Daniel Decatur Emmett (1815-1904)

Daniel Decatur Emmett
Listen to a midi-soundfile of the song.

Oh I wish I was in the land of cotton
Old times there are not forgotten
Look away, look away,
Look away Dixieland.
In Dixieland where I was born
Early on one frosty morning
Look away, look away,
Look away Dixieland.

Oh I wish I was in Dixie,
Hooray, hooray,
In Dixieland I will make my stand
To live and die in Dixie
Away, away,
Away down south in Dixie
Away, away,
Away down south in Dixie

A short history of Daniel Decatur Emmett and "Dixie"

The composer of "Dixie", Daniel Decatur Emmett, was born in Mount Vernon, Ohio, on October 29, 1815.... When he was sixteen he ran away to join a traveling circus, his act being to present songs of his own composition, with banjo accompaniment, in the Spalding & Rogers and Oscar Brown circuses.

Later, with three stranded musicians, he traveled widely, singing and playing the banjo and violin.... Emmett was so successful that in 1842 he and his three companions formed the Virginia Minstrels, the first black-face minstrel company in the United States. To the burnt cork, they added a combination of white trousers, striped calico shirt and blue swallowtail coat, which eventually became the trademark of all minstrels. After appearances in New York and Boston, the troupe tried their luck in England, but the English did not seem to be amused by such strange antics and the engagement was not a success.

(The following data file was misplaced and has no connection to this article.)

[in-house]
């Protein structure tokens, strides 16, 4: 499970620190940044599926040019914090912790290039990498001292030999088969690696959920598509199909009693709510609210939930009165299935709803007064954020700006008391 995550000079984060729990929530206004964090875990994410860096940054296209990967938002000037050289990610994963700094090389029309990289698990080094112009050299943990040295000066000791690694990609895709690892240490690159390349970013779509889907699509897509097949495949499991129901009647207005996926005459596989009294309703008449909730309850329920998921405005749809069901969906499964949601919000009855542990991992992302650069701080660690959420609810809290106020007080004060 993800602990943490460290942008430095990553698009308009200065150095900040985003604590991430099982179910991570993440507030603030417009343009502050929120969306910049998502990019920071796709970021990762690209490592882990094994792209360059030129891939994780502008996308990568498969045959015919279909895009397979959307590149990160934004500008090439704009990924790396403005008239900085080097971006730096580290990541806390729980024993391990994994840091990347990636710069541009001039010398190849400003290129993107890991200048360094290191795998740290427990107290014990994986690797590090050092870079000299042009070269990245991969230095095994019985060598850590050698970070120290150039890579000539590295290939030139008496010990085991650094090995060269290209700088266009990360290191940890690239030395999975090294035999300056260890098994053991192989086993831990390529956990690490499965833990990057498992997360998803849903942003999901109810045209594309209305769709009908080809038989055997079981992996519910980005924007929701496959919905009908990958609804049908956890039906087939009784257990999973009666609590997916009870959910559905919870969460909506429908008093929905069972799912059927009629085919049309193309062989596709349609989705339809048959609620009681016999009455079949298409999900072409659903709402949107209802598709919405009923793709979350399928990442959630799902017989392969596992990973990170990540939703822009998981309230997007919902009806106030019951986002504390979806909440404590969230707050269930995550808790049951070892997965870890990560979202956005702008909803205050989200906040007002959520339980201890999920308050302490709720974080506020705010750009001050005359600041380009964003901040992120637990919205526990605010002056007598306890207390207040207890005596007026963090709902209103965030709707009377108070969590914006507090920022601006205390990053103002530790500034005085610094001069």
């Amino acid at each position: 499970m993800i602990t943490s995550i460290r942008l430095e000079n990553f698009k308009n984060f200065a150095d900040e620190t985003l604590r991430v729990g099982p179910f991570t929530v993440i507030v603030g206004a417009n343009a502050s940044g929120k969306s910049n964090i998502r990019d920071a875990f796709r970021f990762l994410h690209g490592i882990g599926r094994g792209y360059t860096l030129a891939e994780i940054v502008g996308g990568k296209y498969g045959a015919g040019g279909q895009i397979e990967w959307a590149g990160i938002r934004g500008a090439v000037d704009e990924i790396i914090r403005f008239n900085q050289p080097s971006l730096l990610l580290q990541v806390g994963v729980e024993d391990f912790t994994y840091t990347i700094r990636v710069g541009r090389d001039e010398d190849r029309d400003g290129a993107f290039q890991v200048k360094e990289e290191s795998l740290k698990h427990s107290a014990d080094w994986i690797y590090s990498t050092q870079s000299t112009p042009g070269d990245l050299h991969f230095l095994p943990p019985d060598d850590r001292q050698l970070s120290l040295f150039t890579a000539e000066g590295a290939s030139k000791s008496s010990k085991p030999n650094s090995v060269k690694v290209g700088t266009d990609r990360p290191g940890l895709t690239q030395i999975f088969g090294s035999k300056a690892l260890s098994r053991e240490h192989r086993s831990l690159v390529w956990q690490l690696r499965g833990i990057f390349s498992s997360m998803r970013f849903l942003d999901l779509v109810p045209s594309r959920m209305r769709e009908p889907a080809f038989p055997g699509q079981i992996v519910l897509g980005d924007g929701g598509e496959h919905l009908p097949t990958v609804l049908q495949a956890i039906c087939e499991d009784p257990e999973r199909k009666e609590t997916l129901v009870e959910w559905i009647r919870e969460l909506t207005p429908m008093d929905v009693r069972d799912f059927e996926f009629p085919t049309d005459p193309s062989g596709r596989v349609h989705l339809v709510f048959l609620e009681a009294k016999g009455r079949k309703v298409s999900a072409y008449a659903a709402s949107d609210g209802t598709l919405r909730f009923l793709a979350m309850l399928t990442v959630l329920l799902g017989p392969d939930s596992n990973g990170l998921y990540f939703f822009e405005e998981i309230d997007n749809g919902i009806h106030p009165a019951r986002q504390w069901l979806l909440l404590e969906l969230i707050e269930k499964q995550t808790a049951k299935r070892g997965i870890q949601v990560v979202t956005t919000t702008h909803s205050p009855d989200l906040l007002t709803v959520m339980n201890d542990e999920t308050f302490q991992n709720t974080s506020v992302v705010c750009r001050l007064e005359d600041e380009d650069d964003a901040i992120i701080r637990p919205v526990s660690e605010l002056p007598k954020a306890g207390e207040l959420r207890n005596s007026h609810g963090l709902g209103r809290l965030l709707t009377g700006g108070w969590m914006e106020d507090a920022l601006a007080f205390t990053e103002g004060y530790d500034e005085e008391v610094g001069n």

Returning to New York, Emmett earned a living as a musician in brass bands, for he found that during his absence abroad many competitive minstrel troupes had sprung up and copied his performance style. In 1858 he joined the Dan Bryant Minstrels, in which he both composed and performed comic songs and plantation Negor "walk-arounds." The latter were the songs sung at the end of the show as a solo performer walked around the stage.

One Saturday night in 1859, the manager of the company stopped him after a somewhat unsuccessful performance. The attendance had been meager all week. The numbers seemed to have gone stale, and applause was unenthusiastic and feeble.

"Dan I must have a fresh tune. Can't you compose a new walk-around, something livelyin the git-up-and-git style? Make it lively, something the bands will play and the boys will whistle in the streets. I'll expect it on Monday morning at rehearsal."...

Sunday was cold and wet, and Dan sat in the kitchen without any inspiration.... When his wife Catherine came into the room, he said, "What a morning! I wish I was in Dixie."

"You show people," she said, "you keep talking about being in Dixie. What does it mean?"

"Well," he replied. "it's a common expression. When it's cold we yearn to be south of the Mason and Dixon line, or in Dixie, where the weather is fair and mild. When things aren't going well where you are, you wish you were in Dixie -- in Dixie -- in Dixie."

This was the magical moment. "Suddenly, " he later told a reporter, "I jumped up and sat down at the table to work. In less than an hour I had the first verse and chorus. After that it was easy...."

At the rehearsal the next day, Mrs. Bryant, wife of the manager, expressed her fears that the first stanza might offend the religious-minded in the audience, so it was never used, though Emmett sometimes included it in souvenir copies:

Dis worl' was made in jiss six days,
An' finished up in various ways;